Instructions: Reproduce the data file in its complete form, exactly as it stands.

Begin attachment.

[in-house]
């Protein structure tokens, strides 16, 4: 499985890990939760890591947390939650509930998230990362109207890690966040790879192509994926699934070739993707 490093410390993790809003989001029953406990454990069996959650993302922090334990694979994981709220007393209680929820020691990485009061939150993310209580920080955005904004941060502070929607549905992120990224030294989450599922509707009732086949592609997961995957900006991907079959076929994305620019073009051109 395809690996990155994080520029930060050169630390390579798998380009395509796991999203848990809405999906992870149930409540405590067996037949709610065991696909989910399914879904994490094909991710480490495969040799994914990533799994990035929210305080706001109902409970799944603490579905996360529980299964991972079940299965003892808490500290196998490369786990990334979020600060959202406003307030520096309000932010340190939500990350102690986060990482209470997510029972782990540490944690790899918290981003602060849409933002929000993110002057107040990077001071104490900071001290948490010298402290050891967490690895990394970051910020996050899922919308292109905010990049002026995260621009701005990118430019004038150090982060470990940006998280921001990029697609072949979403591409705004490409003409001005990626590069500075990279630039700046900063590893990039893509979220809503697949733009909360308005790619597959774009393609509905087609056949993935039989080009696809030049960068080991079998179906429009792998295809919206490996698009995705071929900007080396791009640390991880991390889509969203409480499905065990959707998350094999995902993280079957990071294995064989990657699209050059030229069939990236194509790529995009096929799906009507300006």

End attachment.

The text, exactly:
[in-house]
């Protein structure tokens, strides 16, 4: 499985890990939760890591947390939650509930998230990362109207890690966040790879192509994926699934070739993707 490093410390993790809003989001029953406990454990069996959650993302922090334990694979994981709220007393209680929820020691990485009061939150993310209580920080955005904004941060502070929607549905992120990224030294989450599922509707009732086949592609997961995957900006991907079959076929994305620019073009051109 395809690996990155994080520029930060050169630390390579798998380009395509796991999203848990809405999906992870149930409540405590067996037949709610065991696909989910399914879904994490094909991710480490495969040799994914990533799994990035929210305080706001109902409970799944603490579905996360529980299964991972079940299965003892808490500290196998490369786990990334979020600060959202406003307030520096309000932010340190939500990350102690986060990482209470997510029972782990540490944690790899918290981003602060849409933002929000993110002057107040990077001071104490900071001290948490010298402290050891967490690895990394970051910020996050899922919308292109905010990049002026995260621009701005990118430019004038150090982060470990940006998280921001990029697609072949979403591409705004490409003409001005990626590069500075990279630039700046900063590893990039893509979220809503697949733009909360308005790619597959774009393609509905087609056949993935039989080009696809030049960068080991079998179906429009792998295809919206490996698009995705071929900007080396791009640390991880991390889509969203409480499905065990959707998350094999995902993280079957990071294995064989990657699209050059030229069939990236194509790529995009096929799906009507300006």